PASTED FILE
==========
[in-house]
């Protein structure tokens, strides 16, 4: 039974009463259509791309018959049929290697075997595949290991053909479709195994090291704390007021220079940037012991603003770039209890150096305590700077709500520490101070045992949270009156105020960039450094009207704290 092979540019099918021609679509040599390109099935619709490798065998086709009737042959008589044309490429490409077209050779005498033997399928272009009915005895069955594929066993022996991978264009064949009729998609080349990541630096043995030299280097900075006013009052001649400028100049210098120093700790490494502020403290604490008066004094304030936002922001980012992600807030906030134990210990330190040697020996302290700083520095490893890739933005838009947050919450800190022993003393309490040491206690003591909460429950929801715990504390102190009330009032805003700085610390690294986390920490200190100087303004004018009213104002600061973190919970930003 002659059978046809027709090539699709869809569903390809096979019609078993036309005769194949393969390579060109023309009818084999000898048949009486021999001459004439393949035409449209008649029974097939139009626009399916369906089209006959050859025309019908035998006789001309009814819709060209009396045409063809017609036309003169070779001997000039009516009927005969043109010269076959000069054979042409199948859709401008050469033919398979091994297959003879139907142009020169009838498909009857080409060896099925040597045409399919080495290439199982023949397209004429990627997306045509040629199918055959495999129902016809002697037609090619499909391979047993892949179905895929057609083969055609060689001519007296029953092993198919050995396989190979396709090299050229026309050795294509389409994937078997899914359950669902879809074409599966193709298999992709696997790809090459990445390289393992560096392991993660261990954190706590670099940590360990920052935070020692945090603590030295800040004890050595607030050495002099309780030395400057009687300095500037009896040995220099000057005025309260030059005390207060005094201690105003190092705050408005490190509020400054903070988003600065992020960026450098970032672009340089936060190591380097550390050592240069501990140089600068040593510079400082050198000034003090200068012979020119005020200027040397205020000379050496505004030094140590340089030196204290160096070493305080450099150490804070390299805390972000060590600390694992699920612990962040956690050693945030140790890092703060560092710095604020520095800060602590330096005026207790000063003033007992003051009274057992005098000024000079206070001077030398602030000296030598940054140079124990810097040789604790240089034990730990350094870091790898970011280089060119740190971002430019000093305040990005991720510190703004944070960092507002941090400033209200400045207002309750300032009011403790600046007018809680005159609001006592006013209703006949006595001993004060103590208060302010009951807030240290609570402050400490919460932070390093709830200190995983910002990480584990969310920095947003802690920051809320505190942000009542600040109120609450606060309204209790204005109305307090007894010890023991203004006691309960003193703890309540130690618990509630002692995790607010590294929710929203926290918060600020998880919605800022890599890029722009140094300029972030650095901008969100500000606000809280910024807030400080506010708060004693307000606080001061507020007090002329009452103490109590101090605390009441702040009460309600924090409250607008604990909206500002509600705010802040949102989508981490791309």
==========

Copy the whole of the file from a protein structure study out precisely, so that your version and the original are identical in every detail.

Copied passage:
[in-house]
């Protein structure tokens, strides 16, 4: 039974009463259509791309018959049929290697075997595949290991053909479709195994090291704390007021220079940037012991603003770039209890150096305590700077709500520490101070045992949270009156105020960039450094009207704290 092979540019099918021609679509040599390109099935619709490798065998086709009737042959008589044309490429490409077209050779005498033997399928272009009915005895069955594929066993022996991978264009064949009729998609080349990541630096043995030299280097900075006013009052001649400028100049210098120093700790490494502020403290604490008066004094304030936002922001980012992600807030906030134990210990330190040697020996302290700083520095490893890739933005838009947050919450800190022993003393309490040491206690003591909460429950929801715990504390102190009330009032805003700085610390690294986390920490200190100087303004004018009213104002600061973190919970930003 002659059978046809027709090539699709869809569903390809096979019609078993036309005769194949393969390579060109023309009818084999000898048949009486021999001459004439393949035409449209008649029974097939139009626009399916369906089209006959050859025309019908035998006789001309009814819709060209009396045409063809017609036309003169070779001997000039009516009927005969043109010269076959000069054979042409199948859709401008050469033919398979091994297959003879139907142009020169009838498909009857080409060896099925040597045409399919080495290439199982023949397209004429990627997306045509040629199918055959495999129902016809002697037609090619499909391979047993892949179905895929057609083969055609060689001519007296029953092993198919050995396989190979396709090299050229026309050795294509389409994937078997899914359950669902879809074409599966193709298999992709696997790809090459990445390289393992560096392991993660261990954190706590670099940590360990920052935070020692945090603590030295800040004890050595607030050495002099309780030395400057009687300095500037009896040995220099000057005025309260030059005390207060005094201690105003190092705050408005490190509020400054903070988003600065992020960026450098970032672009340089936060190591380097550390050592240069501990140089600068040593510079400082050198000034003090200068012979020119005020200027040397205020000379050496505004030094140590340089030196204290160096070493305080450099150490804070390299805390972000060590600390694992699920612990962040956690050693945030140790890092703060560092710095604020520095800060602590330096005026207790000063003033007992003051009274057992005098000024000079206070001077030398602030000296030598940054140079124990810097040789604790240089034990730990350094870091790898970011280089060119740190971002430019000093305040990005991720510190703004944070960092507002941090400033209200400045207002309750300032009011403790600046007018809680005159609001006592006013209703006949006595001993004060103590208060302010009951807030240290609570402050400490919460932070390093709830200190995983910002990480584990969310920095947003802690920051809320505190942000009542600040109120609450606060309204209790204005109305307090007894010890023991203004006691309960003193703890309540130690618990509630002692995790607010590294929710929203926290918060600020998880919605800022890599890029722009140094300029972030650095901008969100500000606000809280910024807030400080506010708060004693307000606080001061507020007090002329009452103490109590101090605390009441702040009460309600924090409250607008604990909206500002509600705010802040949102989508981490791309």